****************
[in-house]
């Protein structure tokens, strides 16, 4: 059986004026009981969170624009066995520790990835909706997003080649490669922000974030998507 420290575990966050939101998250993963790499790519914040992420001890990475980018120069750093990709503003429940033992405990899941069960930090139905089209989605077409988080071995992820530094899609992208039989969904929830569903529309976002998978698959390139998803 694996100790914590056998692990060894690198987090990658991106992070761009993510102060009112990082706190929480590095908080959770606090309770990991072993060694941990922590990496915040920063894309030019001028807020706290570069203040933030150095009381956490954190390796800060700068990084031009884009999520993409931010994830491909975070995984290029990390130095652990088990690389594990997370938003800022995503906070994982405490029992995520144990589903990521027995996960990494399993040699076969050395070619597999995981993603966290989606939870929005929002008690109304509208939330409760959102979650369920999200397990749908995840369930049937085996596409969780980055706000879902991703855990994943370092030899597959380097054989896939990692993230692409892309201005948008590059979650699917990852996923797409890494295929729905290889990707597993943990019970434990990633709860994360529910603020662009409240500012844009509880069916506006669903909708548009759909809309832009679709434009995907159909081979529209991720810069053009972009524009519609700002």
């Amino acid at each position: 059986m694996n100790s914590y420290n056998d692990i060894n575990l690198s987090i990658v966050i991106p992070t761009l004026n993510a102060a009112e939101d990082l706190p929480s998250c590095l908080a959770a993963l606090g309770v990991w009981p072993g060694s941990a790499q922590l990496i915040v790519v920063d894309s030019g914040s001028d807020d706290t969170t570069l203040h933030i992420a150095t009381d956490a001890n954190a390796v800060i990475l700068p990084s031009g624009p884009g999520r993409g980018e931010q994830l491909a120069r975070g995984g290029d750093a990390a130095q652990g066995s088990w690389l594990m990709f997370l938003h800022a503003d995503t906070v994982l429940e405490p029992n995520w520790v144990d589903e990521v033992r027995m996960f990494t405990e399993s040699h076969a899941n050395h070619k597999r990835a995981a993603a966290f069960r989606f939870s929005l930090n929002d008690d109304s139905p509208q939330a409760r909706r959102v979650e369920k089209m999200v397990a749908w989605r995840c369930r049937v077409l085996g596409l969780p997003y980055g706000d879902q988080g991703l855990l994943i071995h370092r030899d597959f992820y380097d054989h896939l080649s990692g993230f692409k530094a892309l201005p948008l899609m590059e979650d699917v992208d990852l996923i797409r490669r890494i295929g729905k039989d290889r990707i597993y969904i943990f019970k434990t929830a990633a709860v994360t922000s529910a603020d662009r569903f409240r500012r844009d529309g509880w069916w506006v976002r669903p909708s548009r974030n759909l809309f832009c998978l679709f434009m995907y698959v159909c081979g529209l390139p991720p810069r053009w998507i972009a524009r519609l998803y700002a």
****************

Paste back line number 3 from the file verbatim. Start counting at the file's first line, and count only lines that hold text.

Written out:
């Amino acid at each position: 059986m694996n100790s914590y420290n056998d692990i060894n575990l690198s987090i990658v966050i991106p992070t761009l004026n993510a102060a009112e939101d990082l706190p929480s998250c590095l908080a959770a993963l606090g309770v990991w009981p072993g060694s941990a790499q922590l990496i915040v790519v920063d894309s030019g914040s001028d807020d706290t969170t570069l203040h933030i992420a150095t009381d956490a001890n954190a390796v800060i990475l700068p990084s031009g624009p884009g999520r993409g980018e931010q994830l491909a120069r975070g995984g290029d750093a990390a130095q652990g066995s088990w690389l594990m990709f997370l938003h800022a503003d995503t906070v994982l429940e405490p029992n995520w520790v144990d589903e990521v033992r027995m996960f990494t405990e399993s040699h076969a899941n050395h070619k597999r990835a995981a993603a966290f069960r989606f939870s929005l930090n929002d008690d109304s139905p509208q939330a409760r909706r959102v979650e369920k089209m999200v397990a749908w989605r995840c369930r049937v077409l085996g596409l969780p997003y980055g706000d879902q988080g991703l855990l994943i071995h370092r030899d597959f992820y380097d054989h896939l080649s990692g993230f692409k530094a892309l201005p948008l899609m590059e979650d699917v992208d990852l996923i797409r490669r890494i295929g729905k039989d290889r990707i597993y969904i943990f019970k434990t929830a990633a709860v994360t922000s529910a603020d662009r569903f409240r500012r844009d529309g509880w069916w506006v976002r669903p909708s548009r974030n759909l809309f832009c998978l679709f434009m995907y698959v159909c081979g529209l390139p991720p810069r053009w998507i972009a524009r519609l998803y700002a």